Ossiana Tepfenhart is an expert writer, focusing on interior design and general home tips. Writing is her life, and it's what she does best. Her interests include art and real estate investments.
How To Make A Steep Driveway Less Steep
Back when I drove a sports car, there was one thing I really, truly hated. That thing was steep driveways, primarily because my car was so low to the ground, certain driveways ran the risk of hitting my bumper. Now that I’m doing the home improvement thing, I’ve become a little obsessed with finding ways to protect a car by decreasing the steepness of a driveway.
There are several ways to handle having a steep driveway. You can add gravel to gain more traction, adding speed bumps, reducing steepness through the use of curves, regrading your driveway, or just adding a special gap-reducing ramp to the bottom of the driveway can help.
Figuring out which solution is right for your driveway can be taxing, but it doesn’t have to be a nightmare. This guide will help you get the most of your driveway steepness reduction…or at least reduce the damage a steep driveway can do.
Table of Contents
- What Are The Risks Of Having A Steep Driveway?
- How Can You Mitigate Risks From A Steep Driveway?
- How Much Does It Cost To Repair A Steep Driveway?
- Related Questions
What Are The Risks Of Having A Steep Driveway?
The biggest risk of having a steep driveway is having damage happen to your car as a result of having the bottom scrape across the pavement. However, if you’re in a colder environment, a steep driveway can also lead to your car sliding down the driveway as a result of ice. This can lead to car accidents or prolonged damage.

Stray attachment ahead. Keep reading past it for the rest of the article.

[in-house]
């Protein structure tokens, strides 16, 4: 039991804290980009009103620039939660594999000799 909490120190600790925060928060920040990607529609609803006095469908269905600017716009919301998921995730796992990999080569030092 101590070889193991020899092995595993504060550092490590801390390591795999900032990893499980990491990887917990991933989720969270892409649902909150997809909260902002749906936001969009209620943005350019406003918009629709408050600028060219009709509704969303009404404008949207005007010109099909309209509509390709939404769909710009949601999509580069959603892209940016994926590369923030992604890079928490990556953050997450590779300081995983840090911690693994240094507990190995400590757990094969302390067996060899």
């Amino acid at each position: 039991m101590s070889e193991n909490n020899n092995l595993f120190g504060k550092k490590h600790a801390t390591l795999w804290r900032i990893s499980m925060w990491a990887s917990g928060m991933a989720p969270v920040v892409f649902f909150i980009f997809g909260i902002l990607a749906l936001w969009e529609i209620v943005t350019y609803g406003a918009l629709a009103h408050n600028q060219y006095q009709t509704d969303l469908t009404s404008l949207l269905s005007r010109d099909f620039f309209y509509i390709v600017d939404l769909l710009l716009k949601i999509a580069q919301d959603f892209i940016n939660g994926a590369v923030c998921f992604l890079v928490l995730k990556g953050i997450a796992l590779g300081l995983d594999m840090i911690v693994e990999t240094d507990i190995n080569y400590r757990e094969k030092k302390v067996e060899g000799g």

A steep driveway can become a liability for homeowners, especially if they let friends park their cars in their driveways. If a person damages their car due to a steep incline in your driveway and goes so far as to call their insurance provider about it, their insurance company might hold you liable. This, in turn, could raise your home insurance rates for years to come.
How Steep Should A Driveway Be?
Ideally, your driveway will be flat as a board. However, that’s not always feasible. Studies show that driveways should not have more than a 15 percent grade. In other words, your driveway shouldn’t have an incline that’s higher than 15 feet for every 100 feet of length. Any higher can potentially cause damage to cars and turn your driveway into a slipping hazard.
How Can You Mitigate Risks From A Steep Driveway?
There are several ways that you can alleviate the problems that come from having a steep driveway. The most common ways can be found down below…
Add Gravel To Your Driveway
Many car fans (myself included) wince at the thought of gravel, simply because it can damage certain types of tires. However, gravel still remains a popular solution for steep driveways that are at risk of losing traction. It’s cheap, the gravel gives your tires something to grip onto, and it also can look pretty nice.
You might have to get rid of the pavement in your driveway to make this option work, but it will be a safer option for cars that are prone to slipping during winter conditions.
Add Speed Bumps
Some homeowners have been able to reduce the chances of slippage on a steep incline by adding speed bumps or other obstacles that make driving a little less smooth. Installing speed bumps helps ensure that parked cars stay parked. They also are fairly easy to add on compared to other options on here.
Speed bumps can be made of concrete, certain types of plastic, as well as asphalt. Even having some small stones on the sides of your driveway can help a serious mishap get prevented.
Add Curves To Your Driveway
The most reliable way to reduce the steepness of a driveway, if you have the space to do so, is to add a couple of curves to your driveway. By having extra curves that your car turns when you are heading towards your garage, the steepness of the hill gets spaced out over several “laps.”